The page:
About six years ago somebody told me that the second biggest Oktoberfest is in Blumenau in Brazil and I knew that I had to go one day. Finally this year the time has come and of course I also had to go to Oktoberfest in Munich before going to the one in Brazil. So here I was, a Bavarian going to Oktoberfest for the first time!

Preparing for Oktoberfest – the quest for a Dirndl / Lederhose

I came back to Germany from my last trip just a week before the end of Oktoberfest, I carefully read this guide to Oktoberfest http://monkeysandmountains.com/oktoberfest-germany/ and figured that in the end I do want a Dirndl (traditional Bavarian dress). So off I was on a quest for a Dirndl!

Since I wasn’t sure I would go more than once I didn’t really see the point in getting an expensive one, so my other options were:

-a Dirndl from one of the discount supermarkets (Lidl or Aldi). However, I realized quickly that the special offers were mostly already being taken out of the stores and I couldn’t find my size anywhere… If I had been back in Germany 2 or 3 weeks earlier I probably would have had more luck, the ones I saw were about 40€.

-a Dirndl from a second hand shop. No success here either though in finding my size in the shops in my area and I didn’t have time to go to the one in Munich (Kleidermarkt, Im Tal 30).

-sewing a Dirndl myself. Since I didn’t have time to sew a whole Dirndl I simply made a little apron with a hidden pocket and wore it with a Dirndl blouse and a random skirt:


I have been told anyway that a few years back in Munich everybody went to Oktoberfest dressed normally, so not wearing a Dirndl wouldn’t make me less Bavarian.

Being at Oktoberfest


One big incentive to go to Oktoberfest in Munich was the fact that the Sacred Harp singing group there had organized a singing on the last weekend of Oktoberfest, so I could link both activities J (Sacred Harp: an acapella singing tradition that originates in the 19th century in the US and that spread in Europe as well recently).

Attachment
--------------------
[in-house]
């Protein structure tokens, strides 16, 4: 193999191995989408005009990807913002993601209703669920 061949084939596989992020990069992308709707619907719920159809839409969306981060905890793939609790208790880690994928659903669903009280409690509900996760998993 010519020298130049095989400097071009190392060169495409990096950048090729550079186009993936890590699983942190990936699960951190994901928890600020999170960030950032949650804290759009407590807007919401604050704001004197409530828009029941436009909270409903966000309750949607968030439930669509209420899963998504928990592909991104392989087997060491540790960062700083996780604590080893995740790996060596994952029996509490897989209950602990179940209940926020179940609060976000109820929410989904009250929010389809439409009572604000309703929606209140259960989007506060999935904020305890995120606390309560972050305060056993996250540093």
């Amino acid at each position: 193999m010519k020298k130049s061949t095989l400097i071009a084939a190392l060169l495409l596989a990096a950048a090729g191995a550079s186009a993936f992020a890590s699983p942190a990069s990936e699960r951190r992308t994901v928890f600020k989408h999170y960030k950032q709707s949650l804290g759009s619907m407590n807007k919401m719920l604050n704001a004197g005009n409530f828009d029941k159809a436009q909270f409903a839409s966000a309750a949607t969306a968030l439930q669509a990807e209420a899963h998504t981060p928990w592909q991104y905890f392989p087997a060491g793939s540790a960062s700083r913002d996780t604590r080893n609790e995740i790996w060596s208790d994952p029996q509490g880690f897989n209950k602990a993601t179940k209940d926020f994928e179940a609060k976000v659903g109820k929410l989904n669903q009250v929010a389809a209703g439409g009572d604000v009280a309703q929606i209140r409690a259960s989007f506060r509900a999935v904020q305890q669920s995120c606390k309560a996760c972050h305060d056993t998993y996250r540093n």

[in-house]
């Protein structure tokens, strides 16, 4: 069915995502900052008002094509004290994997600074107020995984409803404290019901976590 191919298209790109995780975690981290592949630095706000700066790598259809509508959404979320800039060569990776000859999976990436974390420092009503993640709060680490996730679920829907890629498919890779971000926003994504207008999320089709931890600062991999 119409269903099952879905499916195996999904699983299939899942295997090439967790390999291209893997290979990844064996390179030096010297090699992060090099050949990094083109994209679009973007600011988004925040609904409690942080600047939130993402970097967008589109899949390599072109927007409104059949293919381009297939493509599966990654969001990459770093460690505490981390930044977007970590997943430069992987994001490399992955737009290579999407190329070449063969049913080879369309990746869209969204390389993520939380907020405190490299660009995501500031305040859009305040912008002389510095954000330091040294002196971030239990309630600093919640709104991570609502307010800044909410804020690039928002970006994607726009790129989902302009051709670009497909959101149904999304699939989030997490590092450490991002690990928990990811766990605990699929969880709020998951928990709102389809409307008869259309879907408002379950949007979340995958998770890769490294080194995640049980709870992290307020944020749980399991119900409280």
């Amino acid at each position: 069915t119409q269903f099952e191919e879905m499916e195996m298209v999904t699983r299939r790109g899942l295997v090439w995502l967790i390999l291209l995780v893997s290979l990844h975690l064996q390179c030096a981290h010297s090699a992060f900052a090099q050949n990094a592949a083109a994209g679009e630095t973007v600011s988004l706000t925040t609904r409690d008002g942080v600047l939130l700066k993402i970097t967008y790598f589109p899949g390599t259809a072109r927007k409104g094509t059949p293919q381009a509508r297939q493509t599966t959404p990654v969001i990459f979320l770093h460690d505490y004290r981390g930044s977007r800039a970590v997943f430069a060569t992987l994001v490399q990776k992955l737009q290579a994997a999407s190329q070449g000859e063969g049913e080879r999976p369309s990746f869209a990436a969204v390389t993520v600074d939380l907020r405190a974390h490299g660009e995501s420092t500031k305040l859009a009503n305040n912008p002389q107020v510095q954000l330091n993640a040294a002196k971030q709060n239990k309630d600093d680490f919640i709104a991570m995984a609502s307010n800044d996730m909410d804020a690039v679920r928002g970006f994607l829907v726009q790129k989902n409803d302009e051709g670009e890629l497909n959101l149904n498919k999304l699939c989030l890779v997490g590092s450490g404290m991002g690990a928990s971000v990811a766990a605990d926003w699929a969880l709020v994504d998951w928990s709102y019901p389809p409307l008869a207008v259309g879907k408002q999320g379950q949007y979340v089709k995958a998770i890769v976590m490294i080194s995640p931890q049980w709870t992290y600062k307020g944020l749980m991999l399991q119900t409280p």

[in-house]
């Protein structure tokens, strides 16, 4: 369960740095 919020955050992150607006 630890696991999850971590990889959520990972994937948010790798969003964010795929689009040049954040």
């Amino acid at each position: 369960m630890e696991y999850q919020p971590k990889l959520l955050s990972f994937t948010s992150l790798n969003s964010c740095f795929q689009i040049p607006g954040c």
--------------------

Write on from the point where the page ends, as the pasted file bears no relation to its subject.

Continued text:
I’m glad I decided to come a day before, because it’s true that it’s less crowded on weekdays.

On Friday afternoon I learned traditional Bavarian dances in one of the tents in the Oide Wiesn (historical Oktoberfest).  Traditional dances have gained in popularity again in recent years, probably because they are really easy to dance for anybody and because they’re fun! How weird to learn about your own culture at the age of 30…

After that the Schwuhplatter (a gay Schuhplattler group) gave a performance. (video from 2013, will upload a 2015 one soon https://www.youtube.com/watch?v=faOJmQCjJVY)

On Saturday evening we were lucky that one of the guys in the group of singers who went to the Wiesn had a cool hat – we had to wait a bit less to get into a tent (“only” about 40 minutes), well, into the outside area of the tent I should say. Once you have your table you don’t give it up, so we drank our Maß (1 liter jug), listened to the band singing Klezmer songs in Bavarian and basically had so much fun that I had no time to take pictures 😉 I also asked for some expert advice from experienced Oktoberfest goers next to me: they had brought a jacket, but a cheap one so they’re not sad if they lose it. They brought a handbag and put it on the table (not the floor, because it’s not clean). And they were even wearing heels, but not too high ones.